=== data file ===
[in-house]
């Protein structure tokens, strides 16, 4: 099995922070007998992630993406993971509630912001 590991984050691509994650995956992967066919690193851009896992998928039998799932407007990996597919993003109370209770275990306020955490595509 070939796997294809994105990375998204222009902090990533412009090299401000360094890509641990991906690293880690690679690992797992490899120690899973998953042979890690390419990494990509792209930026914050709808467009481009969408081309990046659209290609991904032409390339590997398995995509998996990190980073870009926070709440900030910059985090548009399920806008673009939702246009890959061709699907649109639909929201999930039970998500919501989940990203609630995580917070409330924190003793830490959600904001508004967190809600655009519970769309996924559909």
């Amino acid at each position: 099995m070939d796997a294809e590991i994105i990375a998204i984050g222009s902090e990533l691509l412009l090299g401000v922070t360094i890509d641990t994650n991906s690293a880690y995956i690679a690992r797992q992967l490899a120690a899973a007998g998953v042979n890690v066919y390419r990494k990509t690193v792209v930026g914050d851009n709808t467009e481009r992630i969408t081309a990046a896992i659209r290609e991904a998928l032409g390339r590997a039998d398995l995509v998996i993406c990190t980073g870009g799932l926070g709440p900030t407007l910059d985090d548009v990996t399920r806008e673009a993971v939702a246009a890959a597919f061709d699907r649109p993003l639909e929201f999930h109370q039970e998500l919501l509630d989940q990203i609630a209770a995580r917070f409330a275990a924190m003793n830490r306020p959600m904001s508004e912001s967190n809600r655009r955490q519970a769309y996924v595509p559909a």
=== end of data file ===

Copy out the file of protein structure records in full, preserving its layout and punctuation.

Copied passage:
[in-house]
């Protein structure tokens, strides 16, 4: 099995922070007998992630993406993971509630912001 590991984050691509994650995956992967066919690193851009896992998928039998799932407007990996597919993003109370209770275990306020955490595509 070939796997294809994105990375998204222009902090990533412009090299401000360094890509641990991906690293880690690679690992797992490899120690899973998953042979890690390419990494990509792209930026914050709808467009481009969408081309990046659209290609991904032409390339590997398995995509998996990190980073870009926070709440900030910059985090548009399920806008673009939702246009890959061709699907649109639909929201999930039970998500919501989940990203609630995580917070409330924190003793830490959600904001508004967190809600655009519970769309996924559909």
């Amino acid at each position: 099995m070939d796997a294809e590991i994105i990375a998204i984050g222009s902090e990533l691509l412009l090299g401000v922070t360094i890509d641990t994650n991906s690293a880690y995956i690679a690992r797992q992967l490899a120690a899973a007998g998953v042979n890690v066919y390419r990494k990509t690193v792209v930026g914050d851009n709808t467009e481009r992630i969408t081309a990046a896992i659209r290609e991904a998928l032409g390339r590997a039998d398995l995509v998996i993406c990190t980073g870009g799932l926070g709440p900030t407007l910059d985090d548009v990996t399920r806008e673009a993971v939702a246009a890959a597919f061709d699907r649109p993003l639909e929201f999930h109370q039970e998500l919501l509630d989940q990203i609630a209770a995580r917070f409330a275990a924190m003793n830490r306020p959600m904001s508004e912001s967190n809600r655009r955490q519970a769309y996924v595509p559909a």